Given that sand is always being taken from the river further down I don’t see any reason that if sand is to be removed rather than pushed aside to form a channel, that those who are mining it further down couldn’t take advantage of mining it a little closer to town for a while, creating the channel for us at little or no cost.
    @ Dave if you mean by ominous that we might actually take the matter in hand and do something as opposed to running around espousing all encompassing motherhood statements such as Best Practice then you are probably right Dave: We really are ominous.

  3. When the Todd floods, the water carries a quantity of sand. Is that fair?
    Then, if the flow is slowed, some of the carried sand drops. Is that fair?
    The causeways, but especially the Taffy Pick crossing, slow all floods. Is that fair?
    Economic constraints dictate that we will never get rid of, or even rebuild, all the causeways. But we could lose the Taffy Pick crossing, not by replacing it with a bridge (economic constraints again, and possibly geographic ones as well), but by replacing it with a level crossing.
    If we did that, in the next flood wouldn’t at least some of the recently deposited sand from either side of the crossing flow out through the Gap?
    I question if this work would mean a rate hike. I thought the crossing was the responsibility of the NT government who, I have been told, insisted that the original builders of the casino put that crossing across the Todd. If this is true, who owns it now?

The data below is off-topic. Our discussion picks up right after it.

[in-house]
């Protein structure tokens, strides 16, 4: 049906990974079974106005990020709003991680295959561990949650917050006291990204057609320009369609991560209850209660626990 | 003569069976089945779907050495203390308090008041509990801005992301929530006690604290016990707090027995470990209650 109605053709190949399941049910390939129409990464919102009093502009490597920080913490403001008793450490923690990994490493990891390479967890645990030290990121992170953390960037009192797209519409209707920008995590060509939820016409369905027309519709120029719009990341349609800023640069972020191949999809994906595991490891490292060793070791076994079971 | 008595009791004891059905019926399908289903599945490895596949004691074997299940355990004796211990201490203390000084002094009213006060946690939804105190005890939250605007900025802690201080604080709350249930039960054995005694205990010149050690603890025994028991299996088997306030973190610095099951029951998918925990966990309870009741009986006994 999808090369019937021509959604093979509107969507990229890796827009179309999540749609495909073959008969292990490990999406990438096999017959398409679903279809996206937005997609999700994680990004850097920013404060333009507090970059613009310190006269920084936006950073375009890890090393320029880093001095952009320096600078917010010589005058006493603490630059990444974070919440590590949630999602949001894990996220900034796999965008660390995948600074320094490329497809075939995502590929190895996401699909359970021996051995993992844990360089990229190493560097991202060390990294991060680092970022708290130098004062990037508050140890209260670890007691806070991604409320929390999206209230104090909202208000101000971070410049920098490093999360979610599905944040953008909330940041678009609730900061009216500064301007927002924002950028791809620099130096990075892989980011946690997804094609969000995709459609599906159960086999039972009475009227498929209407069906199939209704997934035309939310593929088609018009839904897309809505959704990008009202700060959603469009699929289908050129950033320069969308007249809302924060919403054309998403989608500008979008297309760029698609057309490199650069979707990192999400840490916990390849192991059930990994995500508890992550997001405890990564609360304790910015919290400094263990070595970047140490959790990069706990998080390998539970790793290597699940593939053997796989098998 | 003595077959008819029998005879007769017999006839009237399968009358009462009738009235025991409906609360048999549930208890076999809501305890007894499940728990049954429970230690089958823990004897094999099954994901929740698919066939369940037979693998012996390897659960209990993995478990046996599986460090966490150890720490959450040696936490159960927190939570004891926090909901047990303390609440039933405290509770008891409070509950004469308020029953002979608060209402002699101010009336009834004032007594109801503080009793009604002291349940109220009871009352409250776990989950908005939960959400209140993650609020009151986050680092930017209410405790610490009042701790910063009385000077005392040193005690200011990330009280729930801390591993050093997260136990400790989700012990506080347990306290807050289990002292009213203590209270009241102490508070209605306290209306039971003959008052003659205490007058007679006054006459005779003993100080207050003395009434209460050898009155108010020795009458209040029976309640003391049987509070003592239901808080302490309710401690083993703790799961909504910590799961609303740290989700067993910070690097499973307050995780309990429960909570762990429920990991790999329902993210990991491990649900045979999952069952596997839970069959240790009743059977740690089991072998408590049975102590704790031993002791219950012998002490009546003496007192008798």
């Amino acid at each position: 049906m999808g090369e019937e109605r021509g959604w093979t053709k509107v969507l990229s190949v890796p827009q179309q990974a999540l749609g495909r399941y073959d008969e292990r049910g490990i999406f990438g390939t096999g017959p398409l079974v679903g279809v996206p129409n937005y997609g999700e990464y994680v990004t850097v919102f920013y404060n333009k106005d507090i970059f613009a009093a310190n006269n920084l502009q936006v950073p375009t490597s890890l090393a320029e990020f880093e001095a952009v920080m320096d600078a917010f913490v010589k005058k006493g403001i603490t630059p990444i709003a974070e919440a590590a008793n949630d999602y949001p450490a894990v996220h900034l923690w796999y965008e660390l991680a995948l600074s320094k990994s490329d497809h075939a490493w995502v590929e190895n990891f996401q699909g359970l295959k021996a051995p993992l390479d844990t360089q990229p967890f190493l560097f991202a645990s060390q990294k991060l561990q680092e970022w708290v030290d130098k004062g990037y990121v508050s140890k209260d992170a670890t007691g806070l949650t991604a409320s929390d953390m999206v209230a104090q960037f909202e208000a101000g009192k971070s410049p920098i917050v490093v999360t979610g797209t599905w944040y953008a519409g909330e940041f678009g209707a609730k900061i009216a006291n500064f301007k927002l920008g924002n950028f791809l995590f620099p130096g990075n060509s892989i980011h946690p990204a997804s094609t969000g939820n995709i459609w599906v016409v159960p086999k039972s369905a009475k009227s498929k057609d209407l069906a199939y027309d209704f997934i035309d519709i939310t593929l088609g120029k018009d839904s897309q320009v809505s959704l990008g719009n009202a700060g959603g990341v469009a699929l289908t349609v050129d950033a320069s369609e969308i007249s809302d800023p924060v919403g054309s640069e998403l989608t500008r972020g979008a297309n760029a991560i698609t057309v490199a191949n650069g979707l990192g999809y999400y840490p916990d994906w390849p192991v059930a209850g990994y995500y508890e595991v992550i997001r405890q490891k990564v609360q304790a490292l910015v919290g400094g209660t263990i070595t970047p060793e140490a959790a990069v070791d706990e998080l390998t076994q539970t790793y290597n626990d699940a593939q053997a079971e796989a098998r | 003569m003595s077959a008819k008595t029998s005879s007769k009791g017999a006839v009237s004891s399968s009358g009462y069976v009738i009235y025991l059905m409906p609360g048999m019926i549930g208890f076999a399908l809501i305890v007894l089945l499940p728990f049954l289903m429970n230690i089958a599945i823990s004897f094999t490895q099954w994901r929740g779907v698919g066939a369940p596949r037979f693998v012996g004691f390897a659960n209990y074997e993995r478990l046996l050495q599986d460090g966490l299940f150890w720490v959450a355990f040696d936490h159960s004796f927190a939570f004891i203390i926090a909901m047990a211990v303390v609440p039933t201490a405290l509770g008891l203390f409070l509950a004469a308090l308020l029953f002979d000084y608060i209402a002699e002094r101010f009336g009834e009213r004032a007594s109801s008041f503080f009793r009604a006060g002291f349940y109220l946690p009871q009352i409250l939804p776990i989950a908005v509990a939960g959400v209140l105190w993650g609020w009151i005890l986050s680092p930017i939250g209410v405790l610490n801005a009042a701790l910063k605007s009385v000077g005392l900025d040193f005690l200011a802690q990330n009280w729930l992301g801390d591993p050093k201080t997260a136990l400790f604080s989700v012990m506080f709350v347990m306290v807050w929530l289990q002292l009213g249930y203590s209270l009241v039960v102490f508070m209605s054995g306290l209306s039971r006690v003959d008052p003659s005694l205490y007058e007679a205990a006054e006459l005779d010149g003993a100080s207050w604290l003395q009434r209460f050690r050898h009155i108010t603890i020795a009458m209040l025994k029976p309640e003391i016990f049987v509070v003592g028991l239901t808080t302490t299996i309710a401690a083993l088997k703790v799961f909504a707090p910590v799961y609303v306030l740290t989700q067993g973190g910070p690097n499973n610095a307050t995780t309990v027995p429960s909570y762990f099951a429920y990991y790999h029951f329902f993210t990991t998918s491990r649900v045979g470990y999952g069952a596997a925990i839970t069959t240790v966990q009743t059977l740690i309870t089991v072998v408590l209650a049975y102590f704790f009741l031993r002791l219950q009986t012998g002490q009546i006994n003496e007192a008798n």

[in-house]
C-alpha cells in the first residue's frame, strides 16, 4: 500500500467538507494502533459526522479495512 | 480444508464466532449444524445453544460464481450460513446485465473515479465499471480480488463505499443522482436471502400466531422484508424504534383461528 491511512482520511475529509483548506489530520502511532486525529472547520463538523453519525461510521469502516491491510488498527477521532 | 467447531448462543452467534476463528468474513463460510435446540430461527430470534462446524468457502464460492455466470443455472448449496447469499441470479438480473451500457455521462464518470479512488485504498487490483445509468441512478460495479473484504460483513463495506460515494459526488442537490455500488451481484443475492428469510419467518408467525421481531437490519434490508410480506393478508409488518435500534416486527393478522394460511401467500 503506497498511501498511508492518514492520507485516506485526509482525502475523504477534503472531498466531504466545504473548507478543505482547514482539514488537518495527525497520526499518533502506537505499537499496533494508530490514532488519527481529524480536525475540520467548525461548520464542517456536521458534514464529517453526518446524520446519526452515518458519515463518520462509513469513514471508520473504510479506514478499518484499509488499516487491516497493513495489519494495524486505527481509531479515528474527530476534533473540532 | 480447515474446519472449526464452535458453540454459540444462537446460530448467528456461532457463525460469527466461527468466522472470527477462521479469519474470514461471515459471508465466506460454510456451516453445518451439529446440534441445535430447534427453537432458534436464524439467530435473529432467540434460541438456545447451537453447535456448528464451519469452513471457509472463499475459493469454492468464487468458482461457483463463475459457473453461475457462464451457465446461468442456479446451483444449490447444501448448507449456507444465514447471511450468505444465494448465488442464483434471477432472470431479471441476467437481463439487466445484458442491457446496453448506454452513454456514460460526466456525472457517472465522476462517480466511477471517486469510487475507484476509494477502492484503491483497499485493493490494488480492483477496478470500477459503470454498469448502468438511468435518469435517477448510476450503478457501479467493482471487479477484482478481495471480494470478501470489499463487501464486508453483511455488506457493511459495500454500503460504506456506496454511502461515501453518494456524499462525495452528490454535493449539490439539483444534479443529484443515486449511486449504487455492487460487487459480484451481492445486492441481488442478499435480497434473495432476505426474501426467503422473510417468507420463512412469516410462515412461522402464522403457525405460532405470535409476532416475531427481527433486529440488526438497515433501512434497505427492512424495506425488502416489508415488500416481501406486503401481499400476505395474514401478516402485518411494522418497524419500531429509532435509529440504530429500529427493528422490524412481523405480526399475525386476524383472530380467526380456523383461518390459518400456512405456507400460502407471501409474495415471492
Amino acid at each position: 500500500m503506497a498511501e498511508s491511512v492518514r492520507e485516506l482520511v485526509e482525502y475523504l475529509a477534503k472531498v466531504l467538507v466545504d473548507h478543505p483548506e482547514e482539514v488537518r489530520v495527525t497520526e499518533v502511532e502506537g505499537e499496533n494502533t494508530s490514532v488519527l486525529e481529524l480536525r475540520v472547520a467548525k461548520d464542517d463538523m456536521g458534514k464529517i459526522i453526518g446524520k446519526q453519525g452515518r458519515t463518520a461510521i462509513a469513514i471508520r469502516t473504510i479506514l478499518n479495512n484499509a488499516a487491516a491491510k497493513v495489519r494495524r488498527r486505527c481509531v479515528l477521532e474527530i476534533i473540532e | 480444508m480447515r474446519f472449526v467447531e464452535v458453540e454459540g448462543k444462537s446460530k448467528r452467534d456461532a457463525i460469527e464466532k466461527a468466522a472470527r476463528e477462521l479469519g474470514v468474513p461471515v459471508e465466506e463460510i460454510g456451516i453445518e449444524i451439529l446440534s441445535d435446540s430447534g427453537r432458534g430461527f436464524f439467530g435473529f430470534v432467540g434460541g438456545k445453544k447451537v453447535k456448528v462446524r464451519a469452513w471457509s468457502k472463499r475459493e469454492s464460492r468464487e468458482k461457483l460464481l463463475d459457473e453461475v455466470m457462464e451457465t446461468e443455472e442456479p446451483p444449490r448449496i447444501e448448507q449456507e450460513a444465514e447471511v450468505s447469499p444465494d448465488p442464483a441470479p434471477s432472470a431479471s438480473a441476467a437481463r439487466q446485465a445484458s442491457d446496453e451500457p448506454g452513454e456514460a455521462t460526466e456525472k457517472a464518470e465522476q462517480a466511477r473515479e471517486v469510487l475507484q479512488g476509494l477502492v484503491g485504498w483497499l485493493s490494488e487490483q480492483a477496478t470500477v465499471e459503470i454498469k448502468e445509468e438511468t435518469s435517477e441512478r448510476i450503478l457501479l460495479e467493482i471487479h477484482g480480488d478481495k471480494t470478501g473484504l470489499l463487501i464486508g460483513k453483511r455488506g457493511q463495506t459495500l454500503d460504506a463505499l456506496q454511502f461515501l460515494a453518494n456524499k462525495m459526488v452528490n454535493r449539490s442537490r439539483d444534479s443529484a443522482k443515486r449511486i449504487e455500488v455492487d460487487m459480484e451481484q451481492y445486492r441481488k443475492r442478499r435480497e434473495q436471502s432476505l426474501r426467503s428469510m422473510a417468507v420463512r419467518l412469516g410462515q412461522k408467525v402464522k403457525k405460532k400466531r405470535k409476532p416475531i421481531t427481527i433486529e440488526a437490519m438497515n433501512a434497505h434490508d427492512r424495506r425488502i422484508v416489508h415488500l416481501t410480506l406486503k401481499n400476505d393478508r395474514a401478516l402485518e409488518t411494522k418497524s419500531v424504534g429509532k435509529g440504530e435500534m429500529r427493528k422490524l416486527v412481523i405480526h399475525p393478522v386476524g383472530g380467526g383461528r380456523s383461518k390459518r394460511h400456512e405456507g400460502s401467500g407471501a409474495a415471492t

Surely the removal of up to one meter of sand from the junction of the Bradshaw and Bloomfield drainage systems with the Todd River increased the flow of flood water through the Gap. I don’t know if that counts as sand-mining or not, and I don’t see it making, or even hinting at, a “concrete drain”.
    I too am all for “best practice” in the Todd, but what is best practice? If anyone thinks we can find one clear scientific opinion on this, I suggest they try to follow the global warming debate in which scientists of all stripes seemingly cannot find any common points of agreement.
    This may change after Cyclone Sandy, but I doubt it.
    While we look for that elusive best practice, and await funding and process for a flood-mitigation dam, how about we petition the NT government to level the Taffy Pick crossing. It would be a start.